They had a special display this year. For the very first time they opened up the room used for A State Banquet. Check out the really elaborate nature of the Rockingham Porcelain Dessert service - which apparently bankrupted the factory! Apparently the claim is made that the service, originally consisting of fifty-six large pieces and twelve dozen plates, may is the most ambitious ever produced by an English factory.

"He who must not be bored while I sketch" is also not a particular fan of the 'concept' of royalty per se - even if he has met most of them! However he is a huge history buff and was really impressed with the content of day - and we didn't even get as far as the Royal Mews. The reality is that it exceeds by a very long way visits to other cultural heritage sites. I'm not comparing it to conventional art museums and galleries as such - although the standard of presentation was excellent.

The Royal Collection e-gallery

The e-gallery is absolutely amazing in terms of the drawings and paintings in the Royal Collection and the quality of the detail of their presentation. This is one for the art history buffs - set aside a nice comfy chair and a few hours if you want to have a good browse.

Buying tickets

I highly recommend buying your ticket for the Queens Gallery online. The entrance is timed as the rooms are not large and hence numbers need to be managed. You can pick your ticket up from the Palace shop in Buckingham Palace Road and then cross the road to visit the gallery - where there is another shop!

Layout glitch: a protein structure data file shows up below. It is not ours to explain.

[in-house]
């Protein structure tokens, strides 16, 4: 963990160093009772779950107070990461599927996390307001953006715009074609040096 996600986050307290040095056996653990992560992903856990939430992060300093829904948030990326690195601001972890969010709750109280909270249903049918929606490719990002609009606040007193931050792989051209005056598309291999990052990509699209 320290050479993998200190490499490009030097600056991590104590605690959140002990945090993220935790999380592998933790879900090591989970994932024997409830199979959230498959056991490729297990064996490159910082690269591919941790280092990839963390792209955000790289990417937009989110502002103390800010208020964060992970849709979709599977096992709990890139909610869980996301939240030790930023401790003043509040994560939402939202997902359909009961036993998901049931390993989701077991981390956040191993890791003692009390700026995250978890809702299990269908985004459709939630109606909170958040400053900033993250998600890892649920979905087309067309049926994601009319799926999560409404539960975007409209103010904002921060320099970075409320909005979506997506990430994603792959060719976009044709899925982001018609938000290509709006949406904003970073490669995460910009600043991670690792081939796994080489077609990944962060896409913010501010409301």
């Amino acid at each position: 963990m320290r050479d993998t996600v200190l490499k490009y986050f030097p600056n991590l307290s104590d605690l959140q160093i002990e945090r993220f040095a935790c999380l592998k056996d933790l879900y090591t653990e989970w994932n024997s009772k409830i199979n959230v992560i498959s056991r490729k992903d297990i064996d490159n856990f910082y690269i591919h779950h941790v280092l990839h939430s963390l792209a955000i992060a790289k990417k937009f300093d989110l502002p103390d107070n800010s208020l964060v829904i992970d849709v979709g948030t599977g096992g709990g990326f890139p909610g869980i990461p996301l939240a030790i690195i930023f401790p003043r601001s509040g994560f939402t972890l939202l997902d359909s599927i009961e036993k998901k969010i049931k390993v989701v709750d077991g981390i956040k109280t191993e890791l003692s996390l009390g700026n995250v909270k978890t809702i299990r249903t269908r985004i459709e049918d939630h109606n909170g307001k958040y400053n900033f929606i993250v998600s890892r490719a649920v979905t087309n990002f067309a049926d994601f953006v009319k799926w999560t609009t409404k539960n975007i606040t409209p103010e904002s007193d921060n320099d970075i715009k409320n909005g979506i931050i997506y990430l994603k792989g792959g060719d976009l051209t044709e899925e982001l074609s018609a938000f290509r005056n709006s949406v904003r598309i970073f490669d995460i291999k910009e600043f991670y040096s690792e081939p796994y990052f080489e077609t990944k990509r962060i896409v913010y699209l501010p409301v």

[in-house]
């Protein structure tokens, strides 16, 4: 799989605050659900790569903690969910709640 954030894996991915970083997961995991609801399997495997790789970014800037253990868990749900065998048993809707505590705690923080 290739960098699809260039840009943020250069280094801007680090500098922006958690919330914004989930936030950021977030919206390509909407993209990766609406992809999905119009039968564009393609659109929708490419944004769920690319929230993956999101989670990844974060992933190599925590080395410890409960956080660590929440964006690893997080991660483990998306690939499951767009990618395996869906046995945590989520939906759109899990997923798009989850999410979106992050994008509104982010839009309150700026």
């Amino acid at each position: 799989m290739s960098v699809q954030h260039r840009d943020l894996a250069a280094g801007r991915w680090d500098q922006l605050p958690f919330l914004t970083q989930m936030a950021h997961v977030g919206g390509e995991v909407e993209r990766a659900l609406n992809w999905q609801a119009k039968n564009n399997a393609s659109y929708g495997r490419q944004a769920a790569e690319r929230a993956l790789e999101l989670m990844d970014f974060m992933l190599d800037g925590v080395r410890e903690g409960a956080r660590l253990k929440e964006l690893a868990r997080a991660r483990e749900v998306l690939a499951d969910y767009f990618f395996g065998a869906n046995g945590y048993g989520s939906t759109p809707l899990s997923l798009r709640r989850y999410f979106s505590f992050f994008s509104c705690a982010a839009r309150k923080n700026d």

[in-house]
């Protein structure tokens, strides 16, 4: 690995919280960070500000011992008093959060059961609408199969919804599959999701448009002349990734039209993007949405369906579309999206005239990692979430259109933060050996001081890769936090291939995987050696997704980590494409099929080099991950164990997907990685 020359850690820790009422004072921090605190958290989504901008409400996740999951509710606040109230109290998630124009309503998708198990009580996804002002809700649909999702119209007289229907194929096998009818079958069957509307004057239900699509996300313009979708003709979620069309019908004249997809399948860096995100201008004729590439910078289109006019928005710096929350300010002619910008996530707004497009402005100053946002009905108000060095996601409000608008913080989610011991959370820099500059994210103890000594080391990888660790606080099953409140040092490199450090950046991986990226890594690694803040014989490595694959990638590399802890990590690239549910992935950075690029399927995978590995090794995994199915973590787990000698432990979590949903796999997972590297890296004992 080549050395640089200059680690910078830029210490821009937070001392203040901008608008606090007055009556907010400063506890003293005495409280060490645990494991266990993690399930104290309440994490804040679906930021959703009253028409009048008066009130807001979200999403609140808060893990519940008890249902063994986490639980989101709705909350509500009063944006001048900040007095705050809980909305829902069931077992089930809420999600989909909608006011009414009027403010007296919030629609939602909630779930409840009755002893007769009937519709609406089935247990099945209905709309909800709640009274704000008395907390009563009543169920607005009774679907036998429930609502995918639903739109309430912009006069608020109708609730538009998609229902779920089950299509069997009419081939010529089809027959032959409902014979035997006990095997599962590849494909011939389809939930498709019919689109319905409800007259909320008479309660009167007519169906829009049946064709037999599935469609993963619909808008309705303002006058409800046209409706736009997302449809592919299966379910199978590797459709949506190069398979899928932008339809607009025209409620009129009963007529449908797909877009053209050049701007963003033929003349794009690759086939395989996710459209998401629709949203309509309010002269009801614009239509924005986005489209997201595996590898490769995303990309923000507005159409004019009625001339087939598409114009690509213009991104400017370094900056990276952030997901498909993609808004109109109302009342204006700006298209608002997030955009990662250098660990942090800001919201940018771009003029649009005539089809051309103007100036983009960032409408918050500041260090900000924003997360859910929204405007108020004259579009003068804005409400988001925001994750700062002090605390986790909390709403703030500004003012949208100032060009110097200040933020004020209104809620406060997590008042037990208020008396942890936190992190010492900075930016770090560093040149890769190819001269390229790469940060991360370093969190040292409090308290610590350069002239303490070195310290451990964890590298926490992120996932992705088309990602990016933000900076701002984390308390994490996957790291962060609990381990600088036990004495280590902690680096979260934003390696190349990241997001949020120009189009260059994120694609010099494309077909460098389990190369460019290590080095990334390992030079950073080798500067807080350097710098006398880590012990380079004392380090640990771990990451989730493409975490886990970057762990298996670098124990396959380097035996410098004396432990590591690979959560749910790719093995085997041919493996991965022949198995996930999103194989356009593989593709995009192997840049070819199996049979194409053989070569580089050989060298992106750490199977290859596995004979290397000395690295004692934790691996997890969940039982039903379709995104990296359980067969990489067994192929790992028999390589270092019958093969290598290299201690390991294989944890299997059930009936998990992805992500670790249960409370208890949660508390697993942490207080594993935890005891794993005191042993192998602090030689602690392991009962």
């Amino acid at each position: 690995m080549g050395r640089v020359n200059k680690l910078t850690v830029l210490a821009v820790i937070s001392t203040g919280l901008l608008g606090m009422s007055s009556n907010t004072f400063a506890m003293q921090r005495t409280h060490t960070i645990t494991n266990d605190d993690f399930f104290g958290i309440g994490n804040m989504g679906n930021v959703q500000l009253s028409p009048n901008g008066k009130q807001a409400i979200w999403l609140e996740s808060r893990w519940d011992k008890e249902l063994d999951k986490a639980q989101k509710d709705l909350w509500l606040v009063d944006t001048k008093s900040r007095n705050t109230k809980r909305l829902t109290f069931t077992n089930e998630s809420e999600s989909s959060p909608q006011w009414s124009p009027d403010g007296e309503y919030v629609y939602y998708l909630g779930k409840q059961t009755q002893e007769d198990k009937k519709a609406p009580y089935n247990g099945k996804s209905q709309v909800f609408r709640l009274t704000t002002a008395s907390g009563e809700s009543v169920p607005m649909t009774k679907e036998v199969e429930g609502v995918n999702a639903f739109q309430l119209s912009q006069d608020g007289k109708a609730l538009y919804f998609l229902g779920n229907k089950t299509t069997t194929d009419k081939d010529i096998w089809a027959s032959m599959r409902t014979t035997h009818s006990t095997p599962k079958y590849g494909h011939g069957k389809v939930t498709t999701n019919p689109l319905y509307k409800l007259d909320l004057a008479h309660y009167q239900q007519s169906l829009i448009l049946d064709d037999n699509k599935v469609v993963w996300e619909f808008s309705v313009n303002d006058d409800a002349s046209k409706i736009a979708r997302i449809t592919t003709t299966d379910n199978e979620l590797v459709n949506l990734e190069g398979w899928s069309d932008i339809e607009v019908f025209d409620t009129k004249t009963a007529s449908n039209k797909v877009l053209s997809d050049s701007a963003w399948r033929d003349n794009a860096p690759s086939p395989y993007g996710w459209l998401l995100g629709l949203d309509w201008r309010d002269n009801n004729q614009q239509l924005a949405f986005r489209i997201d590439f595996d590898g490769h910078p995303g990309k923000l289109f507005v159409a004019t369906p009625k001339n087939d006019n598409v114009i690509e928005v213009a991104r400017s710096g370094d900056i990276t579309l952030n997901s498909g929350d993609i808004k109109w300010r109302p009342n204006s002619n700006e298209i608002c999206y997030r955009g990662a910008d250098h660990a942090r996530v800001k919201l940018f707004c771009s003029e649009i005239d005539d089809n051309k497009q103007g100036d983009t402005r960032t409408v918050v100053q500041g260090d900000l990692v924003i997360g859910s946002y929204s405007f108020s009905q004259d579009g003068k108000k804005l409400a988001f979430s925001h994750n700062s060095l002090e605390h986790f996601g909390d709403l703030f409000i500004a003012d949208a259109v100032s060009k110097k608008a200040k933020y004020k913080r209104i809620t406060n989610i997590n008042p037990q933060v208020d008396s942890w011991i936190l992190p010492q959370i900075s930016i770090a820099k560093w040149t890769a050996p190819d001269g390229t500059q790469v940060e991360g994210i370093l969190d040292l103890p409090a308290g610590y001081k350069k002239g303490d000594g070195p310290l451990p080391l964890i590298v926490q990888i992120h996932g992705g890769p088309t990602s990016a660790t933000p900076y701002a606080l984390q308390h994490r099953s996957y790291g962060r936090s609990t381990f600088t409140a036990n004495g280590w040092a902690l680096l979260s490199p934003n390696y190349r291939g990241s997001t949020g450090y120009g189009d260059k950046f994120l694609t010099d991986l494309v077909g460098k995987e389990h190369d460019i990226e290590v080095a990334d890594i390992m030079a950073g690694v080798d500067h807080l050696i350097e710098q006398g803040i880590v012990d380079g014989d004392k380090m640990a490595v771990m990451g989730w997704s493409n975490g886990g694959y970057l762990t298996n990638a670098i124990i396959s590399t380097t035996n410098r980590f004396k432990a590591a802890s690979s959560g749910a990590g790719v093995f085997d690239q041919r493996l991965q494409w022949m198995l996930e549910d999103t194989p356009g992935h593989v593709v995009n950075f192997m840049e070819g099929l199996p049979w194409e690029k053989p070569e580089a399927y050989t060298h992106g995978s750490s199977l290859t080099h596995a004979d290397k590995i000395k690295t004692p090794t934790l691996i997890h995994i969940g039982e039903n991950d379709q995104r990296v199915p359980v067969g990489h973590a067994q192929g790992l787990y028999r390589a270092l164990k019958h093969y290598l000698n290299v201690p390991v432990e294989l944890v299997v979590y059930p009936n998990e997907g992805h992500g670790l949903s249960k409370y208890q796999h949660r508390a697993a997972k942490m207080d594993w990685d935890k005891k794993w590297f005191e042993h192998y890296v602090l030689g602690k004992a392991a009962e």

There's no point in contemplating A Royal Day Out - which is the one we got - unless you're in London between the end of July and the end of September which is when the State Rooms are open.

Also - there is an option to fill a form in and have your ticket stamped as you leave which means you then get free entrance, when the venue is open, for the next 12 months - which is a great bargain for those of who live in London. We didn't actually make it to the Royal Mews and will be going back to do that on another day.

Plus I'm going to be going back to see the next major exhibition - Bruegal to Rubens - Masters of Flemish Painting which is at The Queen’s Gallery, Buckingham Palace between 17 October 2008 - 26 April 2009 - for free! This is the link to the catalogue - and I think they will deliver internationally.


1 comment:

Robyn said...

You do know how to make a girl wish she were in London! I'm going to have to set aside time to explore your links. You are a wonder, Ms K. Thank you.